4 Feb 2009

Bergson, Time and Free Will, Chapter 2, §56 "It Follows that Number is Actually Thought of as a Juxtaposition in Space"

by Corry Shores
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[The following is summary; my commentary is in brackets.]

Bergson, Time and Free Will

Chapter II, "The Multiplicity of Conscious States," "The Idea of Duration"

Part XVI: Numerical Multiplicity and Space

§56 "It Follows that Number is Actually Thought of as a Juxtaposition in Space"

Previously we saw that our act of constructing numbers regards them as indivisible, but our subsequent acts of conceiving numbers consider them as infinitely divisible.

Bergson notes that our minds construct numbers through simple indivisible acts. So common sense tells us to build-up numbers with indivisible units. Arithmetic, however, teaches us that numbers are infinitely divisible quantities. Yet, our minds are more concerned with their own acts rather than with the conceptual "material" they are working-on. Thus part of us holds-on to the view that numbers are made-up of indivisibles. But, consider that science quantifies space in order to make physical measurements and calculations. So science has us focus on the numerical "material" so that we can transfer a spatialized sense of quantity onto actual space itself. Also, when adding numbers, we simultaneously perceive a multiplicity of parts, and each part must take-up a different place so they all may co-exist. Hence for the purposes of science and mathematics, we are inclined to think of number in terms of a juxtaposition in space. (84-85)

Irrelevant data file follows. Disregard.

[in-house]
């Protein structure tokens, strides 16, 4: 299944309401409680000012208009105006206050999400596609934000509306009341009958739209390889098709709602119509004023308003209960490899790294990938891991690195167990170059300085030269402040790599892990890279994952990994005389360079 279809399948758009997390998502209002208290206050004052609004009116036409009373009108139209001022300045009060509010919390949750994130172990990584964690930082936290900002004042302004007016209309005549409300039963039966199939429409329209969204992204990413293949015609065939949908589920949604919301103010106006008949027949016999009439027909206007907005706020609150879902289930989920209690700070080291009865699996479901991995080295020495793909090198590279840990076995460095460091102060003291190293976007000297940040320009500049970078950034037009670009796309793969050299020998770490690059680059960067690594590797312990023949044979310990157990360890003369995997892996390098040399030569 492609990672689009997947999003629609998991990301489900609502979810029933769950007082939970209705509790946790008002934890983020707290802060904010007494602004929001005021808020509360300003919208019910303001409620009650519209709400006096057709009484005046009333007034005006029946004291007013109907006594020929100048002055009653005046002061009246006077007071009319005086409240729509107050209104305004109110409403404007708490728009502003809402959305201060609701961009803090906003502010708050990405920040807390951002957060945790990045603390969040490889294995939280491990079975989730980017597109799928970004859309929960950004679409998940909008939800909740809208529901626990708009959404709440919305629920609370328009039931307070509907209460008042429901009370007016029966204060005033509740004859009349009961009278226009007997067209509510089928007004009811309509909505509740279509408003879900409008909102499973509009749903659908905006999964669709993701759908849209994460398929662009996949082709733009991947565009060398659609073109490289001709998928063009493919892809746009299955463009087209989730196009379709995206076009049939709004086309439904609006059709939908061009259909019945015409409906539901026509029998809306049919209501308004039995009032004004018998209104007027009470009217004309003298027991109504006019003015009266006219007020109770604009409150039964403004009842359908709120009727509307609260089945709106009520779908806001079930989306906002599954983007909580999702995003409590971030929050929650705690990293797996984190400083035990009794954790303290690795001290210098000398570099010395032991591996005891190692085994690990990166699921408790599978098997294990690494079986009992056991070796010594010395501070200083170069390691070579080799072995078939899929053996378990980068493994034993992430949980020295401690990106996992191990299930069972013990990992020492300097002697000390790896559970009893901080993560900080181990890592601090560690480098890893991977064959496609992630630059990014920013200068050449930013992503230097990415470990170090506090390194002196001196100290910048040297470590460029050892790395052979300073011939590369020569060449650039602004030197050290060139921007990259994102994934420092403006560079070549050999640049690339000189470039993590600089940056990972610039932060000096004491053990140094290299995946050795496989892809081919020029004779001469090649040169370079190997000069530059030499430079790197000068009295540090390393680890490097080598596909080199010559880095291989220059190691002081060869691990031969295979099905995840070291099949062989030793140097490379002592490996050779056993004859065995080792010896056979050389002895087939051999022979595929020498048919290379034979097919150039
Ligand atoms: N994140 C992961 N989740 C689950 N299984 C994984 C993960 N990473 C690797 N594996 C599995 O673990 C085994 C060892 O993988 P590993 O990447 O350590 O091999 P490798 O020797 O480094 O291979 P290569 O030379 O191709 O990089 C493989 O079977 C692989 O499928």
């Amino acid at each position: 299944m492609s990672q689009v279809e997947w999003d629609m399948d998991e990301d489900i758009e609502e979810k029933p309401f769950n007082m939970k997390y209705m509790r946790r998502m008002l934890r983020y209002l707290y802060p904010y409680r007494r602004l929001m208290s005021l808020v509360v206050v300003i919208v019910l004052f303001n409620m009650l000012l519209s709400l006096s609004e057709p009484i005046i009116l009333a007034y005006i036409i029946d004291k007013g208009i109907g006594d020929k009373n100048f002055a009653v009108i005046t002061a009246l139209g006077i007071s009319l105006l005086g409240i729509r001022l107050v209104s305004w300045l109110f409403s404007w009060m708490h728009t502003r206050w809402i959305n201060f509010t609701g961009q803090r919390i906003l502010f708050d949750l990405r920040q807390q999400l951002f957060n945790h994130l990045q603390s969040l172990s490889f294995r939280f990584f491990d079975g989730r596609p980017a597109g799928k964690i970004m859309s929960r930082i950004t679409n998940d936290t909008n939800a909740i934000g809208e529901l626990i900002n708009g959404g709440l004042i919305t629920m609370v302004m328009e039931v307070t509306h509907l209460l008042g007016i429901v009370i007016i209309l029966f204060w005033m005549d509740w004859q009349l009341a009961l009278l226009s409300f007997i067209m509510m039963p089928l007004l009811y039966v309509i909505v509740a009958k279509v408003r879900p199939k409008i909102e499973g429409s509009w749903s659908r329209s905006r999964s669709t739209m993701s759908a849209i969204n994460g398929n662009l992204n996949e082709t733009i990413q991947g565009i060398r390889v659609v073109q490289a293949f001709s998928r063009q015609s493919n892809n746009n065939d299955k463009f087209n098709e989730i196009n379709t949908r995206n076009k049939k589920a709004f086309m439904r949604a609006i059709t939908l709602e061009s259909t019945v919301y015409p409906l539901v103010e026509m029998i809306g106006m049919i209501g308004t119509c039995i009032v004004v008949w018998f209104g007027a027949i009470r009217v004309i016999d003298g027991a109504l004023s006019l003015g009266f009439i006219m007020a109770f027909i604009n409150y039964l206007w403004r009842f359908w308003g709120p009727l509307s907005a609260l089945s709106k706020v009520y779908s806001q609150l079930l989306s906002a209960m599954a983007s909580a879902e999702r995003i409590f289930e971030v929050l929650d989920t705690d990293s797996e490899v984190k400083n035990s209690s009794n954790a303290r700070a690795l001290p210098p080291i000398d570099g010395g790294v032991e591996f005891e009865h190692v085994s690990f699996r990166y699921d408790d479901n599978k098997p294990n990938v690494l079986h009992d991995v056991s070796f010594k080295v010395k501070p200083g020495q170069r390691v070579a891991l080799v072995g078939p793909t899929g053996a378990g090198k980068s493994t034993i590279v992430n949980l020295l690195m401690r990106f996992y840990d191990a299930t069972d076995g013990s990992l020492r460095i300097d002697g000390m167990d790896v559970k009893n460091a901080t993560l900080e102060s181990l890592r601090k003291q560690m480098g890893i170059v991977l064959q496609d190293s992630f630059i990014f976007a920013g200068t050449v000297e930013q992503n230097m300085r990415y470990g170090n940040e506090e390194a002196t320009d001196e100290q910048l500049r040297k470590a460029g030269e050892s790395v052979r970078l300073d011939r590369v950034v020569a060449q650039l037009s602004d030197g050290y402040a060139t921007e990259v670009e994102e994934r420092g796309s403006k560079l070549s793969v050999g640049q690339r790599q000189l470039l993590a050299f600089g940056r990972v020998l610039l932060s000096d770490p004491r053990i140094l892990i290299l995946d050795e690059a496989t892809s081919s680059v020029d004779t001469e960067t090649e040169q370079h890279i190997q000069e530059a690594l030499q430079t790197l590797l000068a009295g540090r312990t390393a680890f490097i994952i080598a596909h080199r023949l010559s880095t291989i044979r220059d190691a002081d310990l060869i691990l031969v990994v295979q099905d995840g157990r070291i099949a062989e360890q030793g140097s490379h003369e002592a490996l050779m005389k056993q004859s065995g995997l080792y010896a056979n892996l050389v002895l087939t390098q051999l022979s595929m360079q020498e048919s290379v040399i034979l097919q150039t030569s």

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Images from the pages summarized above, in the English Translation [click on the image for an enlargement]:

Images from the pages summarized above, in the original French [click on the image for an enlargement]:

Bergson, Henri. Time and Free Will: An Essay on the Immediate Data of Consciousness, Transl. F. L. Pogson, (New York: Dover Publications, Inc., 2001).

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French text from:

Bergson, Henri. Essai sur les données immédiates de la conscience. Originally published Paris: Les Presses universitaires de France, 1888.

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